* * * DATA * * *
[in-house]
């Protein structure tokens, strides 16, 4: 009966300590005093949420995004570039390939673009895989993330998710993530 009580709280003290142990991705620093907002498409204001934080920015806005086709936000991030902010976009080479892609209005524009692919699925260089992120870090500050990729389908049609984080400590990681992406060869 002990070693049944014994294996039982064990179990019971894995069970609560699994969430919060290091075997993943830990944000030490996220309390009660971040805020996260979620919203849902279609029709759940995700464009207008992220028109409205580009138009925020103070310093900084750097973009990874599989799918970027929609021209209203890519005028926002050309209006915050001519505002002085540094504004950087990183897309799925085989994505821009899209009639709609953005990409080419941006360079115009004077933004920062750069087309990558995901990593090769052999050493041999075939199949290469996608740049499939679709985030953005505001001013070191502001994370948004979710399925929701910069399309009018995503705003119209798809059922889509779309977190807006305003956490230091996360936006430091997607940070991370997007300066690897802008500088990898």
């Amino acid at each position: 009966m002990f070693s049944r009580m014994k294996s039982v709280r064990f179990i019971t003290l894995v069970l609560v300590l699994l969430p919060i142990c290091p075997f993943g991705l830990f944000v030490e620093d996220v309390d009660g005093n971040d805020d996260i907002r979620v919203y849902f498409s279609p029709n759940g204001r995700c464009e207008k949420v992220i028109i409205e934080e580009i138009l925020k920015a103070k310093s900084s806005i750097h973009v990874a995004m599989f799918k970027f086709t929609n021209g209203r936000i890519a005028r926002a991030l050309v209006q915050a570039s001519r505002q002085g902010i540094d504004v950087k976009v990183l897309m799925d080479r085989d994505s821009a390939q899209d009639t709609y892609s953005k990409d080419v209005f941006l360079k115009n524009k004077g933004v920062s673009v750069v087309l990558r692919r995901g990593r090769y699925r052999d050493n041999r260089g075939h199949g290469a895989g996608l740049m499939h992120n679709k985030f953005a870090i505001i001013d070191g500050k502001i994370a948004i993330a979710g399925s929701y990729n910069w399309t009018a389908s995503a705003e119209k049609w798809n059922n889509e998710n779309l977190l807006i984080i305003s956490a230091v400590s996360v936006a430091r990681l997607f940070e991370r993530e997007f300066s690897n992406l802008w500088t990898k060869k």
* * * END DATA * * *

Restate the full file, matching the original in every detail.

[in-house]
């Protein structure tokens, strides 16, 4: 009966300590005093949420995004570039390939673009895989993330998710993530 009580709280003290142990991705620093907002498409204001934080920015806005086709936000991030902010976009080479892609209005524009692919699925260089992120870090500050990729389908049609984080400590990681992406060869 002990070693049944014994294996039982064990179990019971894995069970609560699994969430919060290091075997993943830990944000030490996220309390009660971040805020996260979620919203849902279609029709759940995700464009207008992220028109409205580009138009925020103070310093900084750097973009990874599989799918970027929609021209209203890519005028926002050309209006915050001519505002002085540094504004950087990183897309799925085989994505821009899209009639709609953005990409080419941006360079115009004077933004920062750069087309990558995901990593090769052999050493041999075939199949290469996608740049499939679709985030953005505001001013070191502001994370948004979710399925929701910069399309009018995503705003119209798809059922889509779309977190807006305003956490230091996360936006430091997607940070991370997007300066690897802008500088990898």
């Amino acid at each position: 009966m002990f070693s049944r009580m014994k294996s039982v709280r064990f179990i019971t003290l894995v069970l609560v300590l699994l969430p919060i142990c290091p075997f993943g991705l830990f944000v030490e620093d996220v309390d009660g005093n971040d805020d996260i907002r979620v919203y849902f498409s279609p029709n759940g204001r995700c464009e207008k949420v992220i028109i409205e934080e580009i138009l925020k920015a103070k310093s900084s806005i750097h973009v990874a995004m599989f799918k970027f086709t929609n021209g209203r936000i890519a005028r926002a991030l050309v209006q915050a570039s001519r505002q002085g902010i540094d504004v950087k976009v990183l897309m799925d080479r085989d994505s821009a390939q899209d009639t709609y892609s953005k990409d080419v209005f941006l360079k115009n524009k004077g933004v920062s673009v750069v087309l990558r692919r995901g990593r090769y699925r052999d050493n041999r260089g075939h199949g290469a895989g996608l740049m499939h992120n679709k985030f953005a870090i505001i001013d070191g500050k502001i994370a948004i993330a979710g399925s929701y990729n910069w399309t009018a389908s995503a705003e119209k049609w798809n059922n889509e998710n779309l977190l807006i984080i305003s956490a230091v400590s996360v936006a430091r990681l997607f940070e991370r993530e997007f300066s690897n992406l802008w500088t990898k060869k």